‘I Thought He Was Negotiating’

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  • Former President Trump told The Washington Examiner he was “surprised” when Putin invaded Ukraine.
  • “I thought it was a tough way to negotiate but a smart way to negotiate,” said Trump.
  • Last month, Trump praised Putin’s justification to invade Ukraine as “genius” and “savvy.”

Former President Donald Trump said he was “surprised” when Russian President Vladimir Putin invaded Ukraine, according to an interview with David Drucker of the Washington Examiner.

Trump said he was under the impression that Putin was going to do some sort of negotiation with Ukraine.

“I’m surprised — I’m surprised. I thought he was negotiating when he sent his troops to the border. I thought he was negotiating,” Trump told Drucker in a phone interview on Tuesday evening. He added: “I thought it was a tough way to negotiate but a smart way to negotiate.”

His remarks come after he praised Putin’s justification for invading Ukraine as “savvy” and “genius” last month. Putin began by declaring two pro-Kremlin separatist regions in Ukraine, Donetsk and Luhansk, as independent republics. On February 24, the Russian leader ordered what he characterized as a “special military operation” in Ukraine, effectively declaring war on the sovereign country.

In the months leading up to the invasion, Putin had amassed about 150,000 troops on Ukraine’s doorstep.

“I figured he was going to make a good deal like everybody else does with the United States and the other people they tend to deal with — you know, like every trade deal. We’ve never made a good trade deal until I came along,” Trump added. “And then he went in — and I think he’s changed. I think he’s changed. It’s a very sad thing for the world. He’s very much changed.”

The former president also insisted in the interview that he’s been “very, very tough on Putin.”

“At the same time, I got along with him very well. But I got along with most very well,” he added, referring to world leaders. “When you think of it, who was tougher on Russia than me?”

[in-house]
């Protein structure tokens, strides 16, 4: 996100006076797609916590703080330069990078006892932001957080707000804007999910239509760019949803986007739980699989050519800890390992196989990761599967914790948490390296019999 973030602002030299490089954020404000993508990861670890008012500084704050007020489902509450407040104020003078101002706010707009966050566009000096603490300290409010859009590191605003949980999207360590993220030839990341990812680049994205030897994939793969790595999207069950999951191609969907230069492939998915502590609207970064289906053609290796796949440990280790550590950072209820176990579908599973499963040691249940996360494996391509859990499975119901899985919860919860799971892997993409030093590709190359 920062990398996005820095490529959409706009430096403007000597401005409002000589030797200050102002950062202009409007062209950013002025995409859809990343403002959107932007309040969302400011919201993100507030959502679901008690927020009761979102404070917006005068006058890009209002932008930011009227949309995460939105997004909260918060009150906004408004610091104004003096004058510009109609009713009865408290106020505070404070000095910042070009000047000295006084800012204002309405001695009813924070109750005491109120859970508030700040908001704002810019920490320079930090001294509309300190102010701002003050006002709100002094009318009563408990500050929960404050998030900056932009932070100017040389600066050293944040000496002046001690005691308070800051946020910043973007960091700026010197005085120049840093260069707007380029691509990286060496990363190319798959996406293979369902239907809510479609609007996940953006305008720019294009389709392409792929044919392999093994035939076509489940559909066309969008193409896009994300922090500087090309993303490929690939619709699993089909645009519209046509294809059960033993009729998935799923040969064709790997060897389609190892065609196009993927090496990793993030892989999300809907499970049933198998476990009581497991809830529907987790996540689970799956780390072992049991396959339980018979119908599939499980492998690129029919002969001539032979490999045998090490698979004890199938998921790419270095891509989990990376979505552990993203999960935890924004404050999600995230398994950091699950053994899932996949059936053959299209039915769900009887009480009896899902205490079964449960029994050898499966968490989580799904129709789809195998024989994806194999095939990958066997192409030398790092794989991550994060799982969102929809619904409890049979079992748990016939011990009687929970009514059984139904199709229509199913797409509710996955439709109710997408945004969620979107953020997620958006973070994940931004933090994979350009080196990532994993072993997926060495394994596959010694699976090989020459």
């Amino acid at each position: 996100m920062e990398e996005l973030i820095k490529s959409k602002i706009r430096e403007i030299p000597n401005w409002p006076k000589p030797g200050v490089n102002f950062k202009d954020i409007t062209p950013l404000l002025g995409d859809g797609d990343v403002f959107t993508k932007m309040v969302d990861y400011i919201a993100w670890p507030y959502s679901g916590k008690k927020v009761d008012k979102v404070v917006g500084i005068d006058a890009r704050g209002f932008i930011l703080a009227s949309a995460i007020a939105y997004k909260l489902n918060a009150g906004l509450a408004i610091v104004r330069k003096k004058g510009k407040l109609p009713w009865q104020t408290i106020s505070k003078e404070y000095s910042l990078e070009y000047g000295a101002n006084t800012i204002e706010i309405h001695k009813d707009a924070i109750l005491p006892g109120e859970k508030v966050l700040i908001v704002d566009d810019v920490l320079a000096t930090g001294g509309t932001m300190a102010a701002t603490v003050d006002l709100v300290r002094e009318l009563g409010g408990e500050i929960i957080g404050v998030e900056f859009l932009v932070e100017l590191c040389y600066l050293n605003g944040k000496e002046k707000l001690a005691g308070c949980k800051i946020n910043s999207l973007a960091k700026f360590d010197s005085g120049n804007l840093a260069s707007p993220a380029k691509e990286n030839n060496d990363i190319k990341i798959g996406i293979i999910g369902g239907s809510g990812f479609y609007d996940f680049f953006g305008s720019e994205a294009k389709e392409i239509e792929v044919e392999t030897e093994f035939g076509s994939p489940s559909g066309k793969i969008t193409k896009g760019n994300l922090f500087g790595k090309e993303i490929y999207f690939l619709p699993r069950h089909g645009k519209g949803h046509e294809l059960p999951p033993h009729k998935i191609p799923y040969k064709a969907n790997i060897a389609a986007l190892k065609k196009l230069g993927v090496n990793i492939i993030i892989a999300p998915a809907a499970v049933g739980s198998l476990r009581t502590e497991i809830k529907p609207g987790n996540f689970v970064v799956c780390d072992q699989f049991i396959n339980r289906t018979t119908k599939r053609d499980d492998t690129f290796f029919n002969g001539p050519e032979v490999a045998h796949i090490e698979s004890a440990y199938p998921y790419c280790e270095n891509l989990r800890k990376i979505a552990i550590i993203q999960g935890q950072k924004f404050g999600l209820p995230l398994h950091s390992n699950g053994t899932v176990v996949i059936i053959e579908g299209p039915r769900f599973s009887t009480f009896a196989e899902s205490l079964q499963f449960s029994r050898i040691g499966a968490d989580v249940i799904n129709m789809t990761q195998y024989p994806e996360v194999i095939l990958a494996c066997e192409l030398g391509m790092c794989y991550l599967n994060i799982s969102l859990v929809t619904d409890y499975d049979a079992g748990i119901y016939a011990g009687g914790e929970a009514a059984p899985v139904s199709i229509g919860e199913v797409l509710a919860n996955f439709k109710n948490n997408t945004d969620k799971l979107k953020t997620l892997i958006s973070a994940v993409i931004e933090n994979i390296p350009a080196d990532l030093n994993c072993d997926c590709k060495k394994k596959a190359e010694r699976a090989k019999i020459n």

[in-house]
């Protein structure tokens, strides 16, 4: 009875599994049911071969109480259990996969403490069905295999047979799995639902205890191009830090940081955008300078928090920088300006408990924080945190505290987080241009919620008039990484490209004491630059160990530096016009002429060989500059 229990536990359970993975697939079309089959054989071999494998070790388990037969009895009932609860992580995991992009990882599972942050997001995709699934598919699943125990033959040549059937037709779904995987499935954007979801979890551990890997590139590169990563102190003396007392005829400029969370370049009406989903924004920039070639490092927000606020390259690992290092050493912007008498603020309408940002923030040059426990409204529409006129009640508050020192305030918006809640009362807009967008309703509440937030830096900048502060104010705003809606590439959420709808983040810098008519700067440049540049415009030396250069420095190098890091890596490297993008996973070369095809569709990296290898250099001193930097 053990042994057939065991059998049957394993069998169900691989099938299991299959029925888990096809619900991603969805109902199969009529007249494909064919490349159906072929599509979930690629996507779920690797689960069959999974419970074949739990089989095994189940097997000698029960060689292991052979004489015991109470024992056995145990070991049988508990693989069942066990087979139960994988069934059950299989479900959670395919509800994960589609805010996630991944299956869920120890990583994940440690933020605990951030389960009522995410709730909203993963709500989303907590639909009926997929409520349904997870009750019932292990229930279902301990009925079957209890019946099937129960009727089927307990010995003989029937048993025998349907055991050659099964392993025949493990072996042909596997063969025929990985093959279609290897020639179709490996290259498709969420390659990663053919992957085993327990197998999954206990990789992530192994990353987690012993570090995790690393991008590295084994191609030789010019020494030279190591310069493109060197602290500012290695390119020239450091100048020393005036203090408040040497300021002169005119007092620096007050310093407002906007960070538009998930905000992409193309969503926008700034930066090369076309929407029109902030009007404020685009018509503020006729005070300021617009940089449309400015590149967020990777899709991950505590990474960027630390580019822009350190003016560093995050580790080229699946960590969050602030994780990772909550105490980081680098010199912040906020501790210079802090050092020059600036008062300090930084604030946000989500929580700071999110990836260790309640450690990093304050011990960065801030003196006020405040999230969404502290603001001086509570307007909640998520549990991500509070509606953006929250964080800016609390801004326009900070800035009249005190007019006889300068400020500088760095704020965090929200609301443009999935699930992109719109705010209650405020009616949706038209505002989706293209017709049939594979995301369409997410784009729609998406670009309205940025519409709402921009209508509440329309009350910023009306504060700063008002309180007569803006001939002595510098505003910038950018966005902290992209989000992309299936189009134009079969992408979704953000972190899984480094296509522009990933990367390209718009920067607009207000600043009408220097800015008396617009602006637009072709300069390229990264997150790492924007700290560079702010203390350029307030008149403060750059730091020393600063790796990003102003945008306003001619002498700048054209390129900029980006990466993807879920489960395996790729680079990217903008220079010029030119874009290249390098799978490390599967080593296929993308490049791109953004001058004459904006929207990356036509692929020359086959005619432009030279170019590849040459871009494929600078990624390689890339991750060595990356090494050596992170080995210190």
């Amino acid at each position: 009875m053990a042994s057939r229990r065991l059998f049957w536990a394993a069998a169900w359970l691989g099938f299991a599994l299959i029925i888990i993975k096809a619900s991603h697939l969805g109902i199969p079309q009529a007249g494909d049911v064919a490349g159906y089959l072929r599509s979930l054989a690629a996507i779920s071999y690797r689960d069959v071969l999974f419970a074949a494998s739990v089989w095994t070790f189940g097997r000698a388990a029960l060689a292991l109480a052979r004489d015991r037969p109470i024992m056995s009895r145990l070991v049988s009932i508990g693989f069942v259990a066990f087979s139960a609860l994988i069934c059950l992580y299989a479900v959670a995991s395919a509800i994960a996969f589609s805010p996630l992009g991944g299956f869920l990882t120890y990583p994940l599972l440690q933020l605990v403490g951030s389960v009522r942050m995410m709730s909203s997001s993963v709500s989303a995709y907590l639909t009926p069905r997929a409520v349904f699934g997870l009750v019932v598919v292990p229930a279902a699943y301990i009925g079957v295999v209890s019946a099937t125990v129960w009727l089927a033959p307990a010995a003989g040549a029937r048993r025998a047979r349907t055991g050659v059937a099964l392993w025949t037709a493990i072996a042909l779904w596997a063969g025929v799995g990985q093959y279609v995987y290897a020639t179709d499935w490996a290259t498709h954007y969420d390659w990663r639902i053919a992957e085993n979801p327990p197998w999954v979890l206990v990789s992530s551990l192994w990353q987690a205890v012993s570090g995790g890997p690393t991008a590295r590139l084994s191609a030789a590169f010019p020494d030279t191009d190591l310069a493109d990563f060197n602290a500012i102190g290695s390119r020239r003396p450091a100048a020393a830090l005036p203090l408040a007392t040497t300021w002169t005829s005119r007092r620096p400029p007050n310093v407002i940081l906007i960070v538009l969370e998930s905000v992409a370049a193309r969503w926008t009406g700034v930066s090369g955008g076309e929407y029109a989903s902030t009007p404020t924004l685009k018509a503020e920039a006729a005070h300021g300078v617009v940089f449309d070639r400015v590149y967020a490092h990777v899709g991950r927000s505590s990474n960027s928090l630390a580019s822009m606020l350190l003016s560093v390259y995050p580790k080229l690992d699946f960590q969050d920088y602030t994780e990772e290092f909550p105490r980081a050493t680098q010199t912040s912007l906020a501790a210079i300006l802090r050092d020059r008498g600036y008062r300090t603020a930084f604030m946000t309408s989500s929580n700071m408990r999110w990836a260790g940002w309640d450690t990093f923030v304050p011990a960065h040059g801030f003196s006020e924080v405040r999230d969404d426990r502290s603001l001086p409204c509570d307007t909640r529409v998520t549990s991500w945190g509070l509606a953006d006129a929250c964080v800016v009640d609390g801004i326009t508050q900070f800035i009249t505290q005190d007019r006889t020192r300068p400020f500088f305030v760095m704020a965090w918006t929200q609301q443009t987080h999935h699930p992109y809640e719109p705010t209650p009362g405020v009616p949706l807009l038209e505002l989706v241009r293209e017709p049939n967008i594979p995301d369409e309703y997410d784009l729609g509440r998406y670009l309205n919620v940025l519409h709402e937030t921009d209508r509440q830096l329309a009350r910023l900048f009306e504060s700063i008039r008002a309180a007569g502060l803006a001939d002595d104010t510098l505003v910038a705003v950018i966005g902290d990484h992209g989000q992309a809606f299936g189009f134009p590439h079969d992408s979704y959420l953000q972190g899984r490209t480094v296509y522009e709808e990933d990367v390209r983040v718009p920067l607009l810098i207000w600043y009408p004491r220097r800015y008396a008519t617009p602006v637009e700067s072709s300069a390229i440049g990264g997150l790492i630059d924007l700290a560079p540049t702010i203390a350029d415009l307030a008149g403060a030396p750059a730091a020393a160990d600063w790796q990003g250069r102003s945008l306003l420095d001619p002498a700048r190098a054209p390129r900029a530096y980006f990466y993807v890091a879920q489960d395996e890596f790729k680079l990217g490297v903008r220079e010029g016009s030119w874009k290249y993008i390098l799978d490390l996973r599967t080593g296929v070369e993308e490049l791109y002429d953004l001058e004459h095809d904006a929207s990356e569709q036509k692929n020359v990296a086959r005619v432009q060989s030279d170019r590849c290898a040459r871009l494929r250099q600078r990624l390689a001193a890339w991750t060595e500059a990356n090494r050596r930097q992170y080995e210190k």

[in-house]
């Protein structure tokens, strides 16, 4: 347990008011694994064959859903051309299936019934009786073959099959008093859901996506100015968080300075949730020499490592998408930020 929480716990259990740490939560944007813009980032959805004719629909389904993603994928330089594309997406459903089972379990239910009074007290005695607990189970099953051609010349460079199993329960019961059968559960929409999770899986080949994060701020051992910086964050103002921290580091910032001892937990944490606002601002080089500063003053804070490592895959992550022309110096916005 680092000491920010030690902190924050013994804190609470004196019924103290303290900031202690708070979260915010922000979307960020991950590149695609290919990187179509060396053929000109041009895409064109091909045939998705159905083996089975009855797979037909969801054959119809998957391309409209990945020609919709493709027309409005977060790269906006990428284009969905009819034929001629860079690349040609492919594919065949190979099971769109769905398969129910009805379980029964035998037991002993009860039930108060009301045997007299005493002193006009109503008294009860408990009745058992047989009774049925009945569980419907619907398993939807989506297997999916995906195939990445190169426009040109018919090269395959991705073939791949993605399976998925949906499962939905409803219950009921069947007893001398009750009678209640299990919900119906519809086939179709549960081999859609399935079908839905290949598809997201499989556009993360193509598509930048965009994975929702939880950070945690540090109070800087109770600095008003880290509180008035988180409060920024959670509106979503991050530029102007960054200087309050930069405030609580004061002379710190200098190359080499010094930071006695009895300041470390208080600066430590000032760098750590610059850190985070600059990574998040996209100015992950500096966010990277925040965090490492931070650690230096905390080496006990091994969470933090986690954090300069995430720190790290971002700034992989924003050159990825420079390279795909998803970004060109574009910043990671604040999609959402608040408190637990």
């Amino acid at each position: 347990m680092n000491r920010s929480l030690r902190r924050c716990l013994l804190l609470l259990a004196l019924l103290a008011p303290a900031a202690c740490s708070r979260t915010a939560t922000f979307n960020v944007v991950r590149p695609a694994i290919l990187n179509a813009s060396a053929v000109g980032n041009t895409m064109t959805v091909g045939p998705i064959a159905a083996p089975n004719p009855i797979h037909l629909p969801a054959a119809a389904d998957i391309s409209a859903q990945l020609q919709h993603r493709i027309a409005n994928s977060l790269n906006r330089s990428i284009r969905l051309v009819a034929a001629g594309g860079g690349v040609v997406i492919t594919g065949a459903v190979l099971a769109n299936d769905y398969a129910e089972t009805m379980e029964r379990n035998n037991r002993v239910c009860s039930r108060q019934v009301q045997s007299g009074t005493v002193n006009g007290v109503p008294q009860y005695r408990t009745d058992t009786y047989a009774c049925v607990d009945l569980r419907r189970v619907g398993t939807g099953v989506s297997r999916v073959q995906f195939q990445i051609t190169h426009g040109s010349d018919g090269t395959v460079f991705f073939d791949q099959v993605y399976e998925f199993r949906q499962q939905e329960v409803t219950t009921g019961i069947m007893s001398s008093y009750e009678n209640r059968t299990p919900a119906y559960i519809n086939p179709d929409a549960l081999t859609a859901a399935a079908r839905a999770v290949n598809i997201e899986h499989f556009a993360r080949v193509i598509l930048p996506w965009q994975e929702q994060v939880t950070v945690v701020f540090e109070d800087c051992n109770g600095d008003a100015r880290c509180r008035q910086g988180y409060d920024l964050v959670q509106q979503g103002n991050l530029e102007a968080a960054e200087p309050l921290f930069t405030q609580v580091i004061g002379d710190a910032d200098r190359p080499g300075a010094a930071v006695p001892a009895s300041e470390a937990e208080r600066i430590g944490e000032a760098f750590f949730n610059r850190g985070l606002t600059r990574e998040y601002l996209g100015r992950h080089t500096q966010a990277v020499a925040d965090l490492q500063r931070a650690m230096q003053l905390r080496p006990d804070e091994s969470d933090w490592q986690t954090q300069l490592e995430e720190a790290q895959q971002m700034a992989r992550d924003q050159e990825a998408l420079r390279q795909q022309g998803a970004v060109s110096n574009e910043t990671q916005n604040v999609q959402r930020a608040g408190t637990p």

According to the Examiner, Trump also repeated his claim that Putin would not have invaded Ukraine if he’d been president. And he claimed that he stood up to Russia by opposing the Nord Stream 2 pipeline and getting NATO “billions and billions of dollars.”

“Now, all that money is going against Russia, so I did that,” the former president said.

But former Trump administration officials have said that his actions and statements in many ways emboldened Putin and paved the way for him to invade Ukraine.

Trump was impeached in 2019 on charges of abuse of power and obstruction of Congress. The articles of impeachment were related, in part, to Trump’s efforts to strong-arm Ukrainian President Volodymyr Zelenskyy into launching politically motivated investigations against the Bidens ahead of the 2020 election and withholding vital military aid while doing so.

The hold on the security assistance was lifted after Politico reported on Trump’s actions and House Democrats launched an investigation into the matter.

In 2018, Trump shocked American allies by eschewing years of US foreign policy and telling Group of Seven leaders that the Crimean peninsula was part of Russia. His remarks were especially jarring to the leaders of other member states given that it was Russia’s decision to annex Crimea in 2014 that led to its expulsion from the G8.

But Trump told reporters before that year’s G7 summit that he believed Russia should be admitted back into the alliance, and he also reportedly wondered aloud at the summit why world leaders sided with Ukraine over Russia.

Fiona Hill, a key witness in Trump’s first impeachment who served as the Trump White House’s top Russia expert, recently told CNN that Trump’s actions said “to Russia that Ukraine was a playground.”

And his former national security advisor, John Bolton, struck a similar chord, telling Mother Jones that Trump cared more about a “spaghetti bowl of conspiracy theories” than about Ukraine.


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